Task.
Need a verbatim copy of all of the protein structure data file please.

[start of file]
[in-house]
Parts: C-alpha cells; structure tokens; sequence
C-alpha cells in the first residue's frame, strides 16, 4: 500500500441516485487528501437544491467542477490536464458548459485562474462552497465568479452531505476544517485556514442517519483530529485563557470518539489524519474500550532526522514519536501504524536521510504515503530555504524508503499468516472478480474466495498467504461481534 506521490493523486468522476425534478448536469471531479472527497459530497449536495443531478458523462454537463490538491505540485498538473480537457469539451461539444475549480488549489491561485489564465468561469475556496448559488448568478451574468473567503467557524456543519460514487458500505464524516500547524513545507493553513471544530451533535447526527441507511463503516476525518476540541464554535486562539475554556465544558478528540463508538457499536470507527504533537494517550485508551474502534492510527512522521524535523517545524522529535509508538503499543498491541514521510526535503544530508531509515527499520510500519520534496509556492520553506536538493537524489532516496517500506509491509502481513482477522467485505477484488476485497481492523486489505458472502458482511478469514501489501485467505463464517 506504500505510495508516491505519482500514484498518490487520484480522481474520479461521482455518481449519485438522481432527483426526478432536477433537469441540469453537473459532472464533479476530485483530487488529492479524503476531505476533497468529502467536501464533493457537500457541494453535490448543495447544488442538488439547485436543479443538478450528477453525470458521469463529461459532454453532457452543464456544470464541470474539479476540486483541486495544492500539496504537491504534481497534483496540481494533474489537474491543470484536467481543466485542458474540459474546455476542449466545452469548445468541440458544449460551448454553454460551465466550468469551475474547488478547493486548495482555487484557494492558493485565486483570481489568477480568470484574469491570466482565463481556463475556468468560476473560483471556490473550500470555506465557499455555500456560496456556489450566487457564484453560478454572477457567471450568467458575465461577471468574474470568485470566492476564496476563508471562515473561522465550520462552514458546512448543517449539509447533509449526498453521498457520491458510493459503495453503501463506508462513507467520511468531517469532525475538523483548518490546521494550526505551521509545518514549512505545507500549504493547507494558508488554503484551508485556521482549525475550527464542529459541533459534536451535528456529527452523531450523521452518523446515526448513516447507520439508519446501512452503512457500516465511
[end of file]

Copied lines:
[in-house]
Parts: C-alpha cells; structure tokens; sequence
C-alpha cells in the first residue's frame, strides 16, 4: 500500500441516485487528501437544491467542477490536464458548459485562474462552497465568479452531505476544517485556514442517519483530529485563557470518539489524519474500550532526522514519536501504524536521510504515503530555504524508503499468516472478480474466495498467504461481534 506521490493523486468522476425534478448536469471531479472527497459530497449536495443531478458523462454537463490538491505540485498538473480537457469539451461539444475549480488549489491561485489564465468561469475556496448559488448568478451574468473567503467557524456543519460514487458500505464524516500547524513545507493553513471544530451533535447526527441507511463503516476525518476540541464554535486562539475554556465544558478528540463508538457499536470507527504533537494517550485508551474502534492510527512522521524535523517545524522529535509508538503499543498491541514521510526535503544530508531509515527499520510500519520534496509556492520553506536538493537524489532516496517500506509491509502481513482477522467485505477484488476485497481492523486489505458472502458482511478469514501489501485467505463464517 506504500505510495508516491505519482500514484498518490487520484480522481474520479461521482455518481449519485438522481432527483426526478432536477433537469441540469453537473459532472464533479476530485483530487488529492479524503476531505476533497468529502467536501464533493457537500457541494453535490448543495447544488442538488439547485436543479443538478450528477453525470458521469463529461459532454453532457452543464456544470464541470474539479476540486483541486495544492500539496504537491504534481497534483496540481494533474489537474491543470484536467481543466485542458474540459474546455476542449466545452469548445468541440458544449460551448454553454460551465466550468469551475474547488478547493486548495482555487484557494492558493485565486483570481489568477480568470484574469491570466482565463481556463475556468468560476473560483471556490473550500470555506465557499455555500456560496456556489450566487457564484453560478454572477457567471450568467458575465461577471468574474470568485470566492476564496476563508471562515473561522465550520462552514458546512448543517449539509447533509449526498453521498457520491458510493459503495453503501463506508462513507467520511468531517469532525475538523483548518490546521494550526505551521509545518514549512505545507500549504493547507494558508488554503484551508485556521482549525475550527464542529459541533459534536451535528456529527452523531450523521452518523446515526448513516447507520439508519446501512452503512457500516465511